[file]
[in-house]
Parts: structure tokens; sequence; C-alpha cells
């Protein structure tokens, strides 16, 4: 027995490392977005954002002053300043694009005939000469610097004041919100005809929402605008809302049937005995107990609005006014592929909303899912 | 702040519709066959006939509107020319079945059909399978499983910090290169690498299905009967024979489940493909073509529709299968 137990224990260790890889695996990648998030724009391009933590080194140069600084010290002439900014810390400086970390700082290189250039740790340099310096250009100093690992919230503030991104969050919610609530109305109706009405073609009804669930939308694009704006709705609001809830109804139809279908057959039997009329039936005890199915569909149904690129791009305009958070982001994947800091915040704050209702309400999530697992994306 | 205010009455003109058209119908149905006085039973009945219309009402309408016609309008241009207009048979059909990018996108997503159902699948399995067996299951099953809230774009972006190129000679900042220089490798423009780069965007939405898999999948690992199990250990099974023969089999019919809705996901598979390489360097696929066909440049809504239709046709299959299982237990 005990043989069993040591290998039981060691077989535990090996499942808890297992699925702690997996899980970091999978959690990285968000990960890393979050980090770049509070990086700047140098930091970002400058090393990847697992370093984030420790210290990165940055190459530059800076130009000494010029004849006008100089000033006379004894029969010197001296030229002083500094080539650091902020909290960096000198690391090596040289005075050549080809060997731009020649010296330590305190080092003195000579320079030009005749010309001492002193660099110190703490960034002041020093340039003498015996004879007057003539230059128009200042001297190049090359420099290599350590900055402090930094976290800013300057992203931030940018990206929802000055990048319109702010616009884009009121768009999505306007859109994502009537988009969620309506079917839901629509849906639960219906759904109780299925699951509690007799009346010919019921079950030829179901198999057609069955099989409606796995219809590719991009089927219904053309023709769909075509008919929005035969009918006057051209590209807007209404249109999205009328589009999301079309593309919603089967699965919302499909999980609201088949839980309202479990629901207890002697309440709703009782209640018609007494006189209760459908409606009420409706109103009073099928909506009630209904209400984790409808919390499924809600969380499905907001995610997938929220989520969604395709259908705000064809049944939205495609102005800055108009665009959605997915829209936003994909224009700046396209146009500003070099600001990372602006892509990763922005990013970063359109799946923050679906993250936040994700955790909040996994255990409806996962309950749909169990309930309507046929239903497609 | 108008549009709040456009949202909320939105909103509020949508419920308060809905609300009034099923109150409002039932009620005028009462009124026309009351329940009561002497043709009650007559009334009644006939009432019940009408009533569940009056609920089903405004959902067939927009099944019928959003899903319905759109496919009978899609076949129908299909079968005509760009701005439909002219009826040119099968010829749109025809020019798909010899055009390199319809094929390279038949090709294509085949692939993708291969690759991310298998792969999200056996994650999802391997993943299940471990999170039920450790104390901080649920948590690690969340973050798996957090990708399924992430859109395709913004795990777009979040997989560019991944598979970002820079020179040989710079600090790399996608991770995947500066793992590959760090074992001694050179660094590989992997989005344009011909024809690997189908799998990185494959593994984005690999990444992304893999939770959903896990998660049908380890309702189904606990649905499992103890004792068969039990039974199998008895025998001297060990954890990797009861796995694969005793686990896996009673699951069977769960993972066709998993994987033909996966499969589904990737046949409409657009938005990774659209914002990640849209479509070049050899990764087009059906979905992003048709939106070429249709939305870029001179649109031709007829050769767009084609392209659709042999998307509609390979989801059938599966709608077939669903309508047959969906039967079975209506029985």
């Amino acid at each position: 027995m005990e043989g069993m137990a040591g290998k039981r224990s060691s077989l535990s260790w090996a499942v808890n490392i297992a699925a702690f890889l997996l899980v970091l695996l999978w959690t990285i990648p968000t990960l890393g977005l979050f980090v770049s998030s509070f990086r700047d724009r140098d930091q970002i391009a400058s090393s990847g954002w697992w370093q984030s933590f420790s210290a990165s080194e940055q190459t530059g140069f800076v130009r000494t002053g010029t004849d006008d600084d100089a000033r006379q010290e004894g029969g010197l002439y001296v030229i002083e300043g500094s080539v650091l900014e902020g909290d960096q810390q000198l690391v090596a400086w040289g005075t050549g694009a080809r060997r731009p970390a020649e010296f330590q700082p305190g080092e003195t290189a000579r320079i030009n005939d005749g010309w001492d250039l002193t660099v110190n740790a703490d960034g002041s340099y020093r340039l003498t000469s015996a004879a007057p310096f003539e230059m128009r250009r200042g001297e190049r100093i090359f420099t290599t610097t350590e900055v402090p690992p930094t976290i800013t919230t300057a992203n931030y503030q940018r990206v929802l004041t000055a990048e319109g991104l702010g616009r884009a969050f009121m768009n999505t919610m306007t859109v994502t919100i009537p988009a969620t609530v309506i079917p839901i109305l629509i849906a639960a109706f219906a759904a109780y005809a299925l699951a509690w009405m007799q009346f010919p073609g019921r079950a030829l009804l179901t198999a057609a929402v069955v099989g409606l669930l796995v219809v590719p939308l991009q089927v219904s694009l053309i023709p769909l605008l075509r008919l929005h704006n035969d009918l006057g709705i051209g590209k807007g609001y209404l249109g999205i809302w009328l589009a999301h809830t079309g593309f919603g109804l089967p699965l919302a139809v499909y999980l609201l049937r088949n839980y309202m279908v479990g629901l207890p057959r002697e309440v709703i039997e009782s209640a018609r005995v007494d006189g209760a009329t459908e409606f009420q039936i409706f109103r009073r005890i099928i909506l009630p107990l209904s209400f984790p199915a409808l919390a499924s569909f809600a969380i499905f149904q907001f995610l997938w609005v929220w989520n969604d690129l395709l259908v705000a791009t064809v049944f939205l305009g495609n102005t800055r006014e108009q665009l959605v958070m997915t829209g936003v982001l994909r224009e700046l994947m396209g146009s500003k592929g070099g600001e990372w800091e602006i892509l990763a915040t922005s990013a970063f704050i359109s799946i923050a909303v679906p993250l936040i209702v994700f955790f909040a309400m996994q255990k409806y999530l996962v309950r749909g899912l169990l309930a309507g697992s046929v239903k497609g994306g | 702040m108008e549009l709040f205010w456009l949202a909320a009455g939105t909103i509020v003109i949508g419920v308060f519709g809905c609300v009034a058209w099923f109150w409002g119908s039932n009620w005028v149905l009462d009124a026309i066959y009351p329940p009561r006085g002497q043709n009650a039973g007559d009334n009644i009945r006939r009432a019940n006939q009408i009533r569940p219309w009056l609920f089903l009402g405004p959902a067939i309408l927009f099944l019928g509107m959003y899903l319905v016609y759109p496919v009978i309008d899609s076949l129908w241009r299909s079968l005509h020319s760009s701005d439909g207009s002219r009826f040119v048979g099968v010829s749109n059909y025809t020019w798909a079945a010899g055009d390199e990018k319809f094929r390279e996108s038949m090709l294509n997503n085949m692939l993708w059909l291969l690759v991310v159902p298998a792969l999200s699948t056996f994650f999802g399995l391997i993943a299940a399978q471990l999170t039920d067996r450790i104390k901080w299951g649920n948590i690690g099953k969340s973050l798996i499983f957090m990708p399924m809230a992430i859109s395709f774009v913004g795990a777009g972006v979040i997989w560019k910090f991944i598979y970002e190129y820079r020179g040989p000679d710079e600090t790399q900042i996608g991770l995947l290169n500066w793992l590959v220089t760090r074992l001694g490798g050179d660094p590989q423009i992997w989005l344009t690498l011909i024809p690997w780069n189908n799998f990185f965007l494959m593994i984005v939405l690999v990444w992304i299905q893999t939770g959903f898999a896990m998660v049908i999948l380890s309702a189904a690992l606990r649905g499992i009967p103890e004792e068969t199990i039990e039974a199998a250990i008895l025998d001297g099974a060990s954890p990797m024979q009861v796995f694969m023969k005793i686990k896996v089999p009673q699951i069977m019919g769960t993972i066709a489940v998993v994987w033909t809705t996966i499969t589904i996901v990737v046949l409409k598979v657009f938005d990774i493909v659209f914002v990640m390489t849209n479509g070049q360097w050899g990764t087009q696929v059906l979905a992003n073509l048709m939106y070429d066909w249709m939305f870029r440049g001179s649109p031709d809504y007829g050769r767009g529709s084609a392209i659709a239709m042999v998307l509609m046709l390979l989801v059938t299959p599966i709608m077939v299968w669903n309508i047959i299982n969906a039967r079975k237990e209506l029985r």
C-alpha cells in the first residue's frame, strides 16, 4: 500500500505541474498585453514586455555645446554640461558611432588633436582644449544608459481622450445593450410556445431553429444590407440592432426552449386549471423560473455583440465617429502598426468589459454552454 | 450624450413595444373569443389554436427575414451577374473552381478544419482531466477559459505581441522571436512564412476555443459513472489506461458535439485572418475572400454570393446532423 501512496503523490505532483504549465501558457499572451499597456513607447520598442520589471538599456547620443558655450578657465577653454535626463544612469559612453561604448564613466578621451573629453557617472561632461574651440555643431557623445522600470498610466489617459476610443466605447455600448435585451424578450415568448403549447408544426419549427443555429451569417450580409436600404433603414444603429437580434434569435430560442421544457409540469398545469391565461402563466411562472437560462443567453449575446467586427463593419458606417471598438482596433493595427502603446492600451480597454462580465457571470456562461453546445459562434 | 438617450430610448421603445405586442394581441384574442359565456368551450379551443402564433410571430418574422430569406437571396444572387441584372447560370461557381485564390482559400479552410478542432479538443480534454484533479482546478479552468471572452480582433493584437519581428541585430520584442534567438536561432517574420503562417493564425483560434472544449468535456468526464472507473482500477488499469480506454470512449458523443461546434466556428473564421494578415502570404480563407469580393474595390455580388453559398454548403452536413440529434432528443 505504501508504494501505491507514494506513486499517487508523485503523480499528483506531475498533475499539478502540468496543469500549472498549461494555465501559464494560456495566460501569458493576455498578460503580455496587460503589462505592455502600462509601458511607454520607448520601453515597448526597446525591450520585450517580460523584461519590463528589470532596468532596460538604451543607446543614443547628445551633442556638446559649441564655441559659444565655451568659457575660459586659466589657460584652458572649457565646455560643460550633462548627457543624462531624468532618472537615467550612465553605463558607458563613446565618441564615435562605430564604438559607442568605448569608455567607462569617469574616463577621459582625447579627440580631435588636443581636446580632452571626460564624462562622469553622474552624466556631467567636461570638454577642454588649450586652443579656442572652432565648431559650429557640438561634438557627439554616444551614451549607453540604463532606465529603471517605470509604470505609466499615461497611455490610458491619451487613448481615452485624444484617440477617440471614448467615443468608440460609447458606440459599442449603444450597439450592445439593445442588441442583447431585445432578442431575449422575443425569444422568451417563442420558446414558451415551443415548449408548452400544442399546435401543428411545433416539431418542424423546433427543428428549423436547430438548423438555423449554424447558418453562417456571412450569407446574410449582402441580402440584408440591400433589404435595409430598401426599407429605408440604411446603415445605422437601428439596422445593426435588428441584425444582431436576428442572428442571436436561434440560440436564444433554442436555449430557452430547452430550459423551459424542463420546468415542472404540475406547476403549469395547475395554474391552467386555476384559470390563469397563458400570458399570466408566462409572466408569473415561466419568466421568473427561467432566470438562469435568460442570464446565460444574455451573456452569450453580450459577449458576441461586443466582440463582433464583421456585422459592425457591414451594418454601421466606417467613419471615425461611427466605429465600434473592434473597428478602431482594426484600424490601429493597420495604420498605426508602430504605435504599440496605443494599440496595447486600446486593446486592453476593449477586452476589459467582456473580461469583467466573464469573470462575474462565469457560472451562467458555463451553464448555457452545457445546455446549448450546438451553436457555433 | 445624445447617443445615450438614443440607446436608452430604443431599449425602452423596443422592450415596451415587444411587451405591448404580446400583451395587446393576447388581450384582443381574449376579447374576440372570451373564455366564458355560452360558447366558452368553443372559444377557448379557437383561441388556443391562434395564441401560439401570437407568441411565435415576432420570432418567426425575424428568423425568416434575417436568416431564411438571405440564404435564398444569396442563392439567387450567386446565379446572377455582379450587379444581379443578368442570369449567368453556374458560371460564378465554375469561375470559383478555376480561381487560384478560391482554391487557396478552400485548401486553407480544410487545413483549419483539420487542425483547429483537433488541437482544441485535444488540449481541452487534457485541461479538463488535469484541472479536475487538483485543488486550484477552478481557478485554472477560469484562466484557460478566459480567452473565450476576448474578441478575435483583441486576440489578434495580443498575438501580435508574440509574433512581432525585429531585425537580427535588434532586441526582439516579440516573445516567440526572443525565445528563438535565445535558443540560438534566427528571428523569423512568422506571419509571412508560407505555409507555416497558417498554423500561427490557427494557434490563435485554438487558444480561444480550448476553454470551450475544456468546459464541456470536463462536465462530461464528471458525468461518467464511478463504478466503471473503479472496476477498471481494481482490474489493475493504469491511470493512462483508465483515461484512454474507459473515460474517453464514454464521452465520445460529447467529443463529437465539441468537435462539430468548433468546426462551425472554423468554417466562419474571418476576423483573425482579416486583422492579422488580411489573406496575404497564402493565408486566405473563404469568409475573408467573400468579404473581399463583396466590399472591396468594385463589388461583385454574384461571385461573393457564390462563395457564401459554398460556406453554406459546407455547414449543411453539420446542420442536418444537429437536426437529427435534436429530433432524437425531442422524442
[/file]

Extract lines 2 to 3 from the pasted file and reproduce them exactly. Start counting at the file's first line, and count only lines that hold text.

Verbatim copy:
Parts: structure tokens; sequence; C-alpha cells
């Protein structure tokens, strides 16, 4: 027995490392977005954002002053300043694009005939000469610097004041919100005809929402605008809302049937005995107990609005006014592929909303899912 | 702040519709066959006939509107020319079945059909399978499983910090290169690498299905009967024979489940493909073509529709299968 137990224990260790890889695996990648998030724009391009933590080194140069600084010290002439900014810390400086970390700082290189250039740790340099310096250009100093690992919230503030991104969050919610609530109305109706009405073609009804669930939308694009704006709705609001809830109804139809279908057959039997009329039936005890199915569909149904690129791009305009958070982001994947800091915040704050209702309400999530697992994306 | 205010009455003109058209119908149905006085039973009945219309009402309408016609309008241009207009048979059909990018996108997503159902699948399995067996299951099953809230774009972006190129000679900042220089490798423009780069965007939405898999999948690992199990250990099974023969089999019919809705996901598979390489360097696929066909440049809504239709046709299959299982237990 005990043989069993040591290998039981060691077989535990090996499942808890297992699925702690997996899980970091999978959690990285968000990960890393979050980090770049509070990086700047140098930091970002400058090393990847697992370093984030420790210290990165940055190459530059800076130009000494010029004849006008100089000033006379004894029969010197001296030229002083500094080539650091902020909290960096000198690391090596040289005075050549080809060997731009020649010296330590305190080092003195000579320079030009005749010309001492002193660099110190703490960034002041020093340039003498015996004879007057003539230059128009200042001297190049090359420099290599350590900055402090930094976290800013300057992203931030940018990206929802000055990048319109702010616009884009009121768009999505306007859109994502009537988009969620309506079917839901629509849906639960219906759904109780299925699951509690007799009346010919019921079950030829179901198999057609069955099989409606796995219809590719991009089927219904053309023709769909075509008919929005035969009918006057051209590209807007209404249109999205009328589009999301079309593309919603089967699965919302499909999980609201088949839980309202479990629901207890002697309440709703009782209640018609007494006189209760459908409606009420409706109103009073099928909506009630209904209400984790409808919390499924809600969380499905907001995610997938929220989520969604395709259908705000064809049944939205495609102005800055108009665009959605997915829209936003994909224009700046396209146009500003070099600001990372602006892509990763922005990013970063359109799946923050679906993250936040994700955790909040996994255990409806996962309950749909169990309930309507046929239903497609 | 108008549009709040456009949202909320939105909103509020949508419920308060809905609300009034099923109150409002039932009620005028009462009124026309009351329940009561002497043709009650007559009334009644006939009432019940009408009533569940009056609920089903405004959902067939927009099944019928959003899903319905759109496919009978899609076949129908299909079968005509760009701005439909002219009826040119099968010829749109025809020019798909010899055009390199319809094929390279038949090709294509085949692939993708291969690759991310298998792969999200056996994650999802391997993943299940471990999170039920450790104390901080649920948590690690969340973050798996957090990708399924992430859109395709913004795990777009979040997989560019991944598979970002820079020179040989710079600090790399996608991770995947500066793992590959760090074992001694050179660094590989992997989005344009011909024809690997189908799998990185494959593994984005690999990444992304893999939770959903896990998660049908380890309702189904606990649905499992103890004792068969039990039974199998008895025998001297060990954890990797009861796995694969005793686990896996009673699951069977769960993972066709998993994987033909996966499969589904990737046949409409657009938005990774659209914002990640849209479509070049050899990764087009059906979905992003048709939106070429249709939305870029001179649109031709007829050769767009084609392209659709042999998307509609390979989801059938599966709608077939669903309508047959969906039967079975209506029985």